So we’re essentially trying to do the same thing. It presents a number of difficulties in terms of turning this into an investment strategy because we can’t directly observe the Eurodollar system.
And so it takes a lot of study, a very broad survey as I mentioned – to try to figure out what’s going on today and then try to piece together some kind of forecast about how that might change in the future. So right from the very start, you start from acknowledging the fact that it’s a very difficult thing because we’re not directly observing it. There’s no direct data for what’s actually going on in the Eurodollar system. Therefore, it leaves a lot of subjective interpretation.
Erik: So to summarize the whole discussion, the US dollar is still the most important currency on the entire planet. And its functions and operations are not as governed by the Federal Reserve as everybody thinks.
The international bankers, including US banks that have international subsidiaries, have figured out how to do some of their most complex and sophisticated financing transactions in the shadows, outside of regulatory oversight and control. Nobody really knows, at least most of us, other than the most privileged bankers, don’t really fully understand exactly how the details of this work.
But the analysis that Jeff has done tells us that it appears we are at the beginning of another major dollar squeeze event which could push the US dollar higher relative to other currencies, with the caveat that Jeff does not see that as bullish for the US dollar or the US economy. It’s an indication of a problem which is going to manifest itself in the form of a dollar short squeeze.
I’d like to shift gears now and switch to what we would like from you, our audience. Because the way that today’s podcast came about. Jeff approached me in Vancouver at MacroVoices Live and said, look, Erik, the feedback that I’m getting and you’re getting is a lot of people seemed to think there was some value in Eurodollar University but not everybody understood it. We need to simplify it. We need to make it so that more people understand it. And I’ve been working with Jeff behind the scenes to try to make that happen.
So if you’re one of those people who tried to listen to Eurodollar University and it didn’t all make sense to you and you weren’t really sure what the point was, we’re hoping that today’s podcast shed some more light on it. And we very much want your feedback because I’m trying to work with Jeff to reorganize Eurodollar University away from the straight chronological format into something that’s more topically oriented. And we could really use some feedback.
We do read all of the emails. We can’t reply to all of them because we just don’t have enough time. But we do read them all with interest and we’re trying to do our best to take this very, very complex puzzle of how the international US dollar liquidity system really works. Not the way the Fed thinks it works, but how it really works. And distill it into something that’s more understandable. And we would very much appreciate your feedback.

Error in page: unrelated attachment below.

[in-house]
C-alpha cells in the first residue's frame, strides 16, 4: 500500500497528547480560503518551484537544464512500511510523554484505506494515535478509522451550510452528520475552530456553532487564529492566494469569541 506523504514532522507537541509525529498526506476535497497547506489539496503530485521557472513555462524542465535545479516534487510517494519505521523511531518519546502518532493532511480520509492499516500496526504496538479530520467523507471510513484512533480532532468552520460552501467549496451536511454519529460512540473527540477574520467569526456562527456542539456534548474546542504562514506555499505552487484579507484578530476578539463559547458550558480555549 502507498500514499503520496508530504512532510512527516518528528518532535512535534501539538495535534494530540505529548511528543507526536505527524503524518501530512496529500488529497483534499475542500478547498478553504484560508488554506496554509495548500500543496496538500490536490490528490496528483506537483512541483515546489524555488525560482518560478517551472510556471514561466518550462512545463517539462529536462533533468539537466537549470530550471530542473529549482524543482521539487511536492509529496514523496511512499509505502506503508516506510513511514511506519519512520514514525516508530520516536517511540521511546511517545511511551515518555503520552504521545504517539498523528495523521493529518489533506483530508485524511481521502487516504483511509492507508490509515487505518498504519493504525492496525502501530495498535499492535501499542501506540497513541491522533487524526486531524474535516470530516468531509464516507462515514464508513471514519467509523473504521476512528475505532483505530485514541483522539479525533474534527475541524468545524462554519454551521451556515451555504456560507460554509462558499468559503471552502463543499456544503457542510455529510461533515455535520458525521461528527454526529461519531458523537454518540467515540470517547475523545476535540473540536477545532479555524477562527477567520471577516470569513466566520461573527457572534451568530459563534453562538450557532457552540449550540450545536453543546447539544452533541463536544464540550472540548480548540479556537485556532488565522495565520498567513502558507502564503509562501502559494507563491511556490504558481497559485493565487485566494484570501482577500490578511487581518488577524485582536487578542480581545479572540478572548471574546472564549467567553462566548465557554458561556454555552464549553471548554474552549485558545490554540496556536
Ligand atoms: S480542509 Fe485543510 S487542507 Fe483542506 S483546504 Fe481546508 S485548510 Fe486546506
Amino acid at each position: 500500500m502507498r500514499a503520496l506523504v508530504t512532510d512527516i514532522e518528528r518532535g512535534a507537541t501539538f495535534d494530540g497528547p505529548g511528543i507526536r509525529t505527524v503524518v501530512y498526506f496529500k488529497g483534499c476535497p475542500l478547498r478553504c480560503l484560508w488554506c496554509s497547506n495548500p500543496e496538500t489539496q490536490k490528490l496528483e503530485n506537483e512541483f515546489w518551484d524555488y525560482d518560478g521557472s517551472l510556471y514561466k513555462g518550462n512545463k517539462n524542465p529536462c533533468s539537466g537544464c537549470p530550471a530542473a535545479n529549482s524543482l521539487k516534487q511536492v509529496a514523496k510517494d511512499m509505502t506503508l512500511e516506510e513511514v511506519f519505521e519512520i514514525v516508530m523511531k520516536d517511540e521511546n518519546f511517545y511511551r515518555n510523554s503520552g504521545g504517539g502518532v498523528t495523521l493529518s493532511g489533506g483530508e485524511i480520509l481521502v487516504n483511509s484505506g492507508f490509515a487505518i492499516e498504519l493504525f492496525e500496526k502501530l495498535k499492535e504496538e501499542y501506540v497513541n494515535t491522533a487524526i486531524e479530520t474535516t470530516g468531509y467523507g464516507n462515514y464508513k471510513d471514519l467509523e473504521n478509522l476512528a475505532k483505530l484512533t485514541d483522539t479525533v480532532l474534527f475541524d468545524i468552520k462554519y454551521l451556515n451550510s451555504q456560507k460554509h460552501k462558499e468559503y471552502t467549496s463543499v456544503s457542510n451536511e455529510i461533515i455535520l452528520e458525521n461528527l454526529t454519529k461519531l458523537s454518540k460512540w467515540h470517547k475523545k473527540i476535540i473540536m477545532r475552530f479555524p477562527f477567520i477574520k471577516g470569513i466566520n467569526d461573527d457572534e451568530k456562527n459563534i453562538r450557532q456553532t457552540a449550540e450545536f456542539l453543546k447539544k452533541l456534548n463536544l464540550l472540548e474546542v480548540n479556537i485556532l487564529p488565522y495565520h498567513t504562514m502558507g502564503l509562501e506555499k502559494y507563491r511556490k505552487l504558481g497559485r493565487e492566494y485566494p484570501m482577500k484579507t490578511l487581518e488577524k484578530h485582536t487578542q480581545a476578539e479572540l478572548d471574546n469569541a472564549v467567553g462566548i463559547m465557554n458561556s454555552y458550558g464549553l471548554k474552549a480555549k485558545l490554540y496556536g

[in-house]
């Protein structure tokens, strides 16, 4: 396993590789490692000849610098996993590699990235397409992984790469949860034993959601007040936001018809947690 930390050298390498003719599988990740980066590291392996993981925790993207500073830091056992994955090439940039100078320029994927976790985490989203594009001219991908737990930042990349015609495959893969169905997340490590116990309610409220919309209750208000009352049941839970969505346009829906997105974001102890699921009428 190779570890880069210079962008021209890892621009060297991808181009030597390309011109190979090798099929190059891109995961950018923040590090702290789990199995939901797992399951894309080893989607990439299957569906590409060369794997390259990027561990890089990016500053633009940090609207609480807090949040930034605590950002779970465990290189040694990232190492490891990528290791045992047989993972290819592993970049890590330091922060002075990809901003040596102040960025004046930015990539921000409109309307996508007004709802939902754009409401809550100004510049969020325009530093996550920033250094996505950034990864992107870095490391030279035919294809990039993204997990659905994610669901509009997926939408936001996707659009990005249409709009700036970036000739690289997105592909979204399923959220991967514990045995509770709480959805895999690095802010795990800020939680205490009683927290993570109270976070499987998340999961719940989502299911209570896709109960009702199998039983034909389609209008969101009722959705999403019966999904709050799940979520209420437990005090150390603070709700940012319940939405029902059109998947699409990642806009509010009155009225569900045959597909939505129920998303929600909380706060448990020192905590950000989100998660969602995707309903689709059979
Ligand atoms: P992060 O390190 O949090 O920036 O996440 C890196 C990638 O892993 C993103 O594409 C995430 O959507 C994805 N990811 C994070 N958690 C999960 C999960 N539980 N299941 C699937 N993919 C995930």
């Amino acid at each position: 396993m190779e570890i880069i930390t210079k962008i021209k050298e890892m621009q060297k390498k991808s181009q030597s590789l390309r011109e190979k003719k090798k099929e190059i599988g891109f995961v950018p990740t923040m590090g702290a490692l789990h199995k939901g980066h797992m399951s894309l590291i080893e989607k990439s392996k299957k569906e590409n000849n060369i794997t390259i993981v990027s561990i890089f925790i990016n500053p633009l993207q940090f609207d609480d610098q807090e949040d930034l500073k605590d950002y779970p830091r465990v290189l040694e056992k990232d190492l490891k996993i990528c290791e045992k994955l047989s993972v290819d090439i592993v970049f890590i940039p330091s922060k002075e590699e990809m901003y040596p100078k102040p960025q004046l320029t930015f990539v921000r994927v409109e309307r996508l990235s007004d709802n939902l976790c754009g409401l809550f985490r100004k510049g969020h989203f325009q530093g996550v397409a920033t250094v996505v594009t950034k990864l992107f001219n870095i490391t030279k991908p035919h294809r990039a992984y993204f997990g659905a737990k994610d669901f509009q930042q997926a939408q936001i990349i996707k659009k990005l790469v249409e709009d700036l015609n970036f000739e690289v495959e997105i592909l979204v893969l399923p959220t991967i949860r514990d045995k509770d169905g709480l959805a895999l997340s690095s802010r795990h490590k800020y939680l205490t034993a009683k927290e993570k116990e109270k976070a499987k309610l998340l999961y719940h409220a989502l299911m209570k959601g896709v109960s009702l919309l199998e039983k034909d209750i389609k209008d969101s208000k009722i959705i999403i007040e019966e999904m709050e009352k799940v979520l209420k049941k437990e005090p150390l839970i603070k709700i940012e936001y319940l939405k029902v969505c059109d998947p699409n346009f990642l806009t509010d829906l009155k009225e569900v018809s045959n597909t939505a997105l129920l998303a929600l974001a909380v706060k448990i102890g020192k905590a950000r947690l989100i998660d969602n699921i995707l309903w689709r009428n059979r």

The other thing that I’d like to mention here publically – and I asked the same thing at Harvard University, because that certainly is a very esteemed audience – I don’t know how I could possibly tell if Jeff were wrong about all this stuff. I certainly am not qualified to know that.
If there is anyone who knows anyone who knows as much about Eurodollars as Jeff does and thinks that Jeff has it all wrong and has botched the analysis and is missing the real point of what’s going on here, we’d absolutely love to hear from you. I would love to have a counterargument from someone who knows just as much about Eurodollars as Jeff does.
I’ve reached out to my network. I’ve talked to several other people in financial media and said, hey, who could we tap to do the opposing op-ed against Jeff Snider? And they just laugh at me and say nobody knows what Jeff Snider is talking about, never mind how to form an opposing opinion.
I would be very interested to discover if there is someone out there who really has a contrasting view to what Jeff has said and is able to back it with all of the data and graphs and charts that Jeff has backed his arguments with. It would be fascinating to hear another side of this story.
We’re going to leave it there in the interest of time. Jeff, I can’t thank you enough for coming and joining us on the program. Before I let you go, why don’t you tell our listeners what you do there at Alhambra Investments?
Jeff: I’m the head of global research at Alhambra. We’re a registered investment advisor based out of Florida. We do portfolio management services. And you can find me at alhambrapartners.com. I publish quite a bit there as well as different places around the internet. And thank you very much, Erik, for having me and taking the time to try to put this Eurodollar University stuff into better focus and much more accessible terms.
Erik: Well, it’s my pleasure, Jeff, and I really hope that our listeners will give us their feedback and help us to craft a new Eurodollar University which is a little better organized and hopefully makes this very complex message more understandable to a broader audience, which is what our goal is.
We have already gone well beyond our usual time limit, so we’re going to leave it there. Patrick Ceresna and I will be back as MacroVoices continues, right here at macrovoices.com.